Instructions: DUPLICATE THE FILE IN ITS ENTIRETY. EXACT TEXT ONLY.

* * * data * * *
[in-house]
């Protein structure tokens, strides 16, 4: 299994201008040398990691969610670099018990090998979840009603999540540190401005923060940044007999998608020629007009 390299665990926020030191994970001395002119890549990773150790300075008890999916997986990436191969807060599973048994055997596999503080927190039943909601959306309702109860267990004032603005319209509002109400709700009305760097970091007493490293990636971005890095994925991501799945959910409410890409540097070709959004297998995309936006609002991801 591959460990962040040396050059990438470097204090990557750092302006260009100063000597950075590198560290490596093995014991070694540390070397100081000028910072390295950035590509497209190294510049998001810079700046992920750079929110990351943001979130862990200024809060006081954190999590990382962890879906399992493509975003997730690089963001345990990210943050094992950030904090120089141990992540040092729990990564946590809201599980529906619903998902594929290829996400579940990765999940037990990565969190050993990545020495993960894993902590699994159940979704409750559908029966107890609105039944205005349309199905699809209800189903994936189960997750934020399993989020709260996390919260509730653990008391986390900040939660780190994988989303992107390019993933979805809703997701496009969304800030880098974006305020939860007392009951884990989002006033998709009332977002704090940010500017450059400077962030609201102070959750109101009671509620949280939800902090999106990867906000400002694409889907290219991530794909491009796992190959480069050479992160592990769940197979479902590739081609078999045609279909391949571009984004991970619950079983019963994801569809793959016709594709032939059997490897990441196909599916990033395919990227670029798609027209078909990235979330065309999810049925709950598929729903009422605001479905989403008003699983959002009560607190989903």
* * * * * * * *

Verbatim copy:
[in-house]
């Protein structure tokens, strides 16, 4: 299994201008040398990691969610670099018990090998979840009603999540540190401005923060940044007999998608020629007009 390299665990926020030191994970001395002119890549990773150790300075008890999916997986990436191969807060599973048994055997596999503080927190039943909601959306309702109860267990004032603005319209509002109400709700009305760097970091007493490293990636971005890095994925991501799945959910409410890409540097070709959004297998995309936006609002991801 591959460990962040040396050059990438470097204090990557750092302006260009100063000597950075590198560290490596093995014991070694540390070397100081000028910072390295950035590509497209190294510049998001810079700046992920750079929110990351943001979130862990200024809060006081954190999590990382962890879906399992493509975003997730690089963001345990990210943050094992950030904090120089141990992540040092729990990564946590809201599980529906619903998902594929290829996400579940990765999940037990990565969190050993990545020495993960894993902590699994159940979704409750559908029966107890609105039944205005349309199905699809209800189903994936189960997750934020399993989020709260996390919260509730653990008391986390900040939660780190994988989303992107390019993933979805809703997701496009969304800030880098974006305020939860007392009951884990989002006033998709009332977002704090940010500017450059400077962030609201102070959750109101009671509620949280939800902090999106990867906000400002694409889907290219991530794909491009796992190959480069050479992160592990769940197979479902590739081609078999045609279909391949571009984004991970619950079983019963994801569809793959016709594709032939059997490897990441196909599916990033395919990227670029798609027209078909990235979330065309999810049925709950598929729903009422605001479905989403008003699983959002009560607190989903």